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Bats, Booze, Bugs, Birds, Blood And Bushmeat (ICEID 4)

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Since I started electing to do blog coverage of scientific meetings, I’ve run into an unfortunate reality. On any meeting day, there are one or two presentations that either are strikingly newsworthy or fit into an ongoing topic that I’m already interested in, and that therefore I feel obliged to write about. That means I’m unable to cover dozens, sometimes hundreds, of other interesting papers and posters.

I feel bad about this, especially when authors stop what they are doing to talk to me. So here’s my admittedly insufficient remedy: a quick round-up of a few of the hundreds of intriguing presentations this past week at the biennial International Conference on Emerging Infectious Diseases. (Program here; it’s a pdf, abstracts not individually searchable.) Apologies to everyone whom I didn’t get to.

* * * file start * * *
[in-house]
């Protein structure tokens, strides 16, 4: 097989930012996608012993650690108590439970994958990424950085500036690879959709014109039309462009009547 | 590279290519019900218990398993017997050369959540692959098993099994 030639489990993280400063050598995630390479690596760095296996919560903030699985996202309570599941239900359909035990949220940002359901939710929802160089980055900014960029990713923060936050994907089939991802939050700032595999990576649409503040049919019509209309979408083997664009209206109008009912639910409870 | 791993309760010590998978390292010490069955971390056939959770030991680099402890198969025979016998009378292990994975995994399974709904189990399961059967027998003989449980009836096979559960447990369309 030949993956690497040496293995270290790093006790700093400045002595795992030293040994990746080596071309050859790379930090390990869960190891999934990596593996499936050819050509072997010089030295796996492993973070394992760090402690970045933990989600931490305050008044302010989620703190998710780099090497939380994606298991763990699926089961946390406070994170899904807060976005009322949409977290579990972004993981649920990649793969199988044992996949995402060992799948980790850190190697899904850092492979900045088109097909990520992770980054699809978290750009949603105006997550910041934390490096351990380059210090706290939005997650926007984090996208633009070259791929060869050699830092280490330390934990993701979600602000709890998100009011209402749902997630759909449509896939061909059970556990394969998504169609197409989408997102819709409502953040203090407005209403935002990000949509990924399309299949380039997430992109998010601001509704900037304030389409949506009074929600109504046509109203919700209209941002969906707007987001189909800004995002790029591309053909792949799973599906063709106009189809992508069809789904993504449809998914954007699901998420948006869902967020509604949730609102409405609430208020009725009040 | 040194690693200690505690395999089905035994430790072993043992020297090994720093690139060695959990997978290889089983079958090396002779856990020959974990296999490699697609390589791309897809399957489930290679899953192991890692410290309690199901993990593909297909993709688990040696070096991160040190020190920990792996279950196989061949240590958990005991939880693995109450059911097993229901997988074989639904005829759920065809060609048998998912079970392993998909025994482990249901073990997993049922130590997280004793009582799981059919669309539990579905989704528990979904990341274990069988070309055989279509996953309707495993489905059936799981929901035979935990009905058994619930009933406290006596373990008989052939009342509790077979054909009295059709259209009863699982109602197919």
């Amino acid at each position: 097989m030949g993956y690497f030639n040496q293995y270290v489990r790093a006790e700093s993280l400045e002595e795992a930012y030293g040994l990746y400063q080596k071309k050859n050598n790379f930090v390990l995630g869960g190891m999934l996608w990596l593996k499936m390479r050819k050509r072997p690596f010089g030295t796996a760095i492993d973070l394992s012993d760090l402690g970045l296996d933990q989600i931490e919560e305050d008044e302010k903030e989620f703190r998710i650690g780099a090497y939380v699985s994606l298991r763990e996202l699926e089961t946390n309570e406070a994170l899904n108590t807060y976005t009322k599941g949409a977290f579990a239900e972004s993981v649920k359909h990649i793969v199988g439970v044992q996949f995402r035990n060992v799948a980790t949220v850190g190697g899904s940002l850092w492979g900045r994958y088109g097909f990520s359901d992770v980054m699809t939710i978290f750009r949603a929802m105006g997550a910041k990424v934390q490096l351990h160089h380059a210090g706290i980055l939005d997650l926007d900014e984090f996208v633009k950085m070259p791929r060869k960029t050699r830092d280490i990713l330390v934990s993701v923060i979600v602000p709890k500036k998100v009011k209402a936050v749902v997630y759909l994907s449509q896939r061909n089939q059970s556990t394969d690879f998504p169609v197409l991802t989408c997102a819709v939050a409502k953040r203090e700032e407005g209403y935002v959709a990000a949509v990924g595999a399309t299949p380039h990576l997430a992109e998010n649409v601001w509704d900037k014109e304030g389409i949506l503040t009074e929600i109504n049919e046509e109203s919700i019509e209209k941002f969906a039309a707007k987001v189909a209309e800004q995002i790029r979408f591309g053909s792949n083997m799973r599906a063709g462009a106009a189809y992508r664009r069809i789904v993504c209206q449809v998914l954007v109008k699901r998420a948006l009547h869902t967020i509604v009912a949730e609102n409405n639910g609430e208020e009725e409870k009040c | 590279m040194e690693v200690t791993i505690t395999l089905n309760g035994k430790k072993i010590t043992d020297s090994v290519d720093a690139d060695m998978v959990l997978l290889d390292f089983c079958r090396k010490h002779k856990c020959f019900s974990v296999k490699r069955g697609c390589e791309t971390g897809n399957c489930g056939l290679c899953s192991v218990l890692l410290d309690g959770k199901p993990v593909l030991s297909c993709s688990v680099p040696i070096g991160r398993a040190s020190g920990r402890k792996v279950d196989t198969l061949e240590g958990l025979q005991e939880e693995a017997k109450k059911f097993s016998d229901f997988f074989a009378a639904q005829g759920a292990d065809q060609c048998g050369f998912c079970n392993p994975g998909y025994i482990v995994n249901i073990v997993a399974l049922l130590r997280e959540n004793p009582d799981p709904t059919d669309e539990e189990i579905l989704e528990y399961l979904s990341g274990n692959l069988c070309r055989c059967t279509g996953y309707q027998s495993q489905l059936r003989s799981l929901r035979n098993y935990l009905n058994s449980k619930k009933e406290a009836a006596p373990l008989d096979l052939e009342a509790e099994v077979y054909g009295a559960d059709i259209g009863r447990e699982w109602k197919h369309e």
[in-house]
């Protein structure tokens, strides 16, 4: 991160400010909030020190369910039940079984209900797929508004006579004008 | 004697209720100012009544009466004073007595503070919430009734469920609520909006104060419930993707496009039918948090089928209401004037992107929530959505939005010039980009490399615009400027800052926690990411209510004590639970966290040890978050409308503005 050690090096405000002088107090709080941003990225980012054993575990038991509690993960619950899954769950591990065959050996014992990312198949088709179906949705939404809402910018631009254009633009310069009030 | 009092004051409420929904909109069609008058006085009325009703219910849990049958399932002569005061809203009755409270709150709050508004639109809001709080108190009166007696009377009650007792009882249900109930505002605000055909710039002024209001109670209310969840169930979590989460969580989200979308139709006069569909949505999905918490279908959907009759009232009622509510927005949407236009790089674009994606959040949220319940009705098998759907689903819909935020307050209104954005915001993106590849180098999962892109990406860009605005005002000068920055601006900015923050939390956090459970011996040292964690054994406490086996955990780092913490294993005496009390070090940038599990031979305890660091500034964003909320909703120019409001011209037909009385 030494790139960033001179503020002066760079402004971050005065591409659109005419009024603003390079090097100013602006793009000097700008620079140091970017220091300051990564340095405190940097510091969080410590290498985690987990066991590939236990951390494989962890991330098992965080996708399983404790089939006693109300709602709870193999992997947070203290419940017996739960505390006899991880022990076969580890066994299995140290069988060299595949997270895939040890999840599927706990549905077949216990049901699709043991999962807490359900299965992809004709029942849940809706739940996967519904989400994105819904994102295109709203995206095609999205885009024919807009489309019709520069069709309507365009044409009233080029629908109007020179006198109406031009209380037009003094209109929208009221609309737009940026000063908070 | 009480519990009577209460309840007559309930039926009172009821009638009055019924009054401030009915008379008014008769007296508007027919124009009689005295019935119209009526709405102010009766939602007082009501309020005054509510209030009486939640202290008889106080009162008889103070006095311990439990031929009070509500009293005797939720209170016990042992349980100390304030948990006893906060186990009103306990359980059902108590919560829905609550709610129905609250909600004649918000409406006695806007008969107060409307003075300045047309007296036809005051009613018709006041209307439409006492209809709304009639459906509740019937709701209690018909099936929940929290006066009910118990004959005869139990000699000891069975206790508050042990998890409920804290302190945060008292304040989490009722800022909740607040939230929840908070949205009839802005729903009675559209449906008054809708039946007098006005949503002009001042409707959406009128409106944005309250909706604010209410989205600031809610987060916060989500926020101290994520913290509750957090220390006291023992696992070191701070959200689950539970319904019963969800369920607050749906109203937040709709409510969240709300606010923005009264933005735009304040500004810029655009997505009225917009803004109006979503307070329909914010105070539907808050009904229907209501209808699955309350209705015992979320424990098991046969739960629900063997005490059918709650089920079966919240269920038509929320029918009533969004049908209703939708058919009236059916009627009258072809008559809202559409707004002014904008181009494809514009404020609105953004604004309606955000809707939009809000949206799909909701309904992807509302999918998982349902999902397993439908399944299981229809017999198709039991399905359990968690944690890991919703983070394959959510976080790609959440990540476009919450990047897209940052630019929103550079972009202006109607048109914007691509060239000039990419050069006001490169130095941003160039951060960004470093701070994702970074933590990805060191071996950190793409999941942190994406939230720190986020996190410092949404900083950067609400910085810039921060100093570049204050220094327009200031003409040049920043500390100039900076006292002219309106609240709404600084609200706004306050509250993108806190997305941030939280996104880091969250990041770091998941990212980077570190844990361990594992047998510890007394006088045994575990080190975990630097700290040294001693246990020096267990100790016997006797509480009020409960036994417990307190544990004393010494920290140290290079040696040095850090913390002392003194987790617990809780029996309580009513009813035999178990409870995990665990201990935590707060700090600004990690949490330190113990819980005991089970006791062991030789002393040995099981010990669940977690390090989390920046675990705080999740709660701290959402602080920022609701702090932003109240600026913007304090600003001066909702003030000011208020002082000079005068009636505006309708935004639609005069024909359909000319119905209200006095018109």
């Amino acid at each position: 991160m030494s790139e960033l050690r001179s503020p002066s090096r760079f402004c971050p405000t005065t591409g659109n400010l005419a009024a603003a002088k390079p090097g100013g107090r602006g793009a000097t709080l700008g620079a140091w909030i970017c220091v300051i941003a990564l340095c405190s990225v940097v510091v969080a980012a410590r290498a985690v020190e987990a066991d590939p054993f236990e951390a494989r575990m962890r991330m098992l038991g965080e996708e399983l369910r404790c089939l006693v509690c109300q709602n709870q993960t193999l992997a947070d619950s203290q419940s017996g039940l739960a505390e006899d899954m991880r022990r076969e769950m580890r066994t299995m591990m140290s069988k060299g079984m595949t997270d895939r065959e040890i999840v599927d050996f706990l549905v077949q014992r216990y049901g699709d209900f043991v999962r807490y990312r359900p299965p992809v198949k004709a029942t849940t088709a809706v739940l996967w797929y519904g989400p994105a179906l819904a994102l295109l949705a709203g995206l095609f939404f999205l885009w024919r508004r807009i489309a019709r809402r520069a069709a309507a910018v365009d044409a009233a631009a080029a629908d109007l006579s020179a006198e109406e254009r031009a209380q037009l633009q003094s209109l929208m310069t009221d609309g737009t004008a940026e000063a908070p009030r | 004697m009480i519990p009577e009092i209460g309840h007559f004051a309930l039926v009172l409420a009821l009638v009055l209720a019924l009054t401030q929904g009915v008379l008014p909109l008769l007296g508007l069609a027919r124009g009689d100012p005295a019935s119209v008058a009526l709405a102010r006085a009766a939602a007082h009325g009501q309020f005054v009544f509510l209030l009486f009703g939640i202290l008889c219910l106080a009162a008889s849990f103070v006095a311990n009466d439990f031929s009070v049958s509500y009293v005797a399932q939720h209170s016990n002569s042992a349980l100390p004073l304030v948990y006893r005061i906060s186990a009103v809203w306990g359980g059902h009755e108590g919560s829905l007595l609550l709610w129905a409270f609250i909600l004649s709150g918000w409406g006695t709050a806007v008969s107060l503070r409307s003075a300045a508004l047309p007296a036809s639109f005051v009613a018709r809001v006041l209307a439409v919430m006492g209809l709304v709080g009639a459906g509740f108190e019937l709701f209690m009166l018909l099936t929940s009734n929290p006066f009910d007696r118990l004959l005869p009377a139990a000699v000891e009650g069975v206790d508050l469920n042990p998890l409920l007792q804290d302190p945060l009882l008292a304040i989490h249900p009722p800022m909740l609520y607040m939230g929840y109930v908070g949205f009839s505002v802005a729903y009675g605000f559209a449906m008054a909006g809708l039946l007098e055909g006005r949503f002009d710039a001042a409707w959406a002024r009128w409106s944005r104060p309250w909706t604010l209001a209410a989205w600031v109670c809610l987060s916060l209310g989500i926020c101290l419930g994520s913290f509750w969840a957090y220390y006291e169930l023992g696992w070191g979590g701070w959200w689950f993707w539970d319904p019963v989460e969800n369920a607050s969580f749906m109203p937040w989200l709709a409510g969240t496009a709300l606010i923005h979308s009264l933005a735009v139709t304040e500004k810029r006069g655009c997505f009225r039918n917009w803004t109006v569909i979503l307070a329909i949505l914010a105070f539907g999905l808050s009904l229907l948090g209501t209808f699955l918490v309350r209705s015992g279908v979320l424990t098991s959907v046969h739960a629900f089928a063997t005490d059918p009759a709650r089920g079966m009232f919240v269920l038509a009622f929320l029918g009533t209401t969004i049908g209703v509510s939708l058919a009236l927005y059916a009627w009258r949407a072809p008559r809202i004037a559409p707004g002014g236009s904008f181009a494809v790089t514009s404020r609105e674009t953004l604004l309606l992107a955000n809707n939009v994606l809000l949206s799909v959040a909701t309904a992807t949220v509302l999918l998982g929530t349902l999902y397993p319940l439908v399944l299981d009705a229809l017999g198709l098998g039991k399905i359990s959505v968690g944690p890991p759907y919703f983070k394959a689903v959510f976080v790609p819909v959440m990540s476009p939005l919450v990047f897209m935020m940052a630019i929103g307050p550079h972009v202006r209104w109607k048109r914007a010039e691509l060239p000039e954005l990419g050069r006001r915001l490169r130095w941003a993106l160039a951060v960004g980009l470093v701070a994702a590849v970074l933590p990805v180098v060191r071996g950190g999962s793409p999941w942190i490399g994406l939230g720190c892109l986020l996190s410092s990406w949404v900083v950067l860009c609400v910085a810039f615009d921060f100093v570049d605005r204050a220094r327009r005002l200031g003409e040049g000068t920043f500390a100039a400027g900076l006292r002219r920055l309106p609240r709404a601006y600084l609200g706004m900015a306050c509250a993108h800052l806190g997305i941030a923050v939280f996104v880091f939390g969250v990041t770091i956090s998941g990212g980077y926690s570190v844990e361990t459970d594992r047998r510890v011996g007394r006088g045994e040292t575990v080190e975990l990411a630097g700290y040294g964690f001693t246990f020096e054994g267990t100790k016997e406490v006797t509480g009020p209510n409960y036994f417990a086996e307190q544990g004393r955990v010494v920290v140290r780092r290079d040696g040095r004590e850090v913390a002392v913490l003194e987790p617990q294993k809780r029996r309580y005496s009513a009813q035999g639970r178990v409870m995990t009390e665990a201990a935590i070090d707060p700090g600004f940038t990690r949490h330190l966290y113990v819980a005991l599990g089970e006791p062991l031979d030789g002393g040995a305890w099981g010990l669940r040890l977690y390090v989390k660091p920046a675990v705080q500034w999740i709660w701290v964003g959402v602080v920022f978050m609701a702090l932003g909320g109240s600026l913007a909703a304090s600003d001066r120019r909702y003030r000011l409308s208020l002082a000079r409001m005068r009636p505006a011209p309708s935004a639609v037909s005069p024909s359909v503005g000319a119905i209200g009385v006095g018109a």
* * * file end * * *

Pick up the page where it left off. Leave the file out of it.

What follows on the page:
Clostridium difficile is not just a hospital problem. In 2010, in a 23-town area of Connecticut, 704 people developed the devastating intestinal infection C. diff in association with a hospital stay — but 183 people who had no connection to healthcare contracted C. diff as well. (“Community Associated Clostridium difficile Infection in Select New Haven, Connecticut, Area Towns: 2010,” C. Lyons et al.)

Nipah virus’s complex ecology includes bats… and booze. Four of the eight known cases of Nipah virus infection identified in northern Bangladesh between January and March 2011 arose from home-brewed hooch known as tari that is fermented from date-palm sap. The bats that transmit Nipah may have chewed on the palm fruit, or pooped on it. Occasionally, the brewers fished dead bats out of their open pots of moonshine, but sold it anyway. (“Nipah Transmission from Bats to Humans Associated with Drinking Traditional Liquor (Tari) in Northern Bangladesh, 2011,” M. Islam et al.)
 
 

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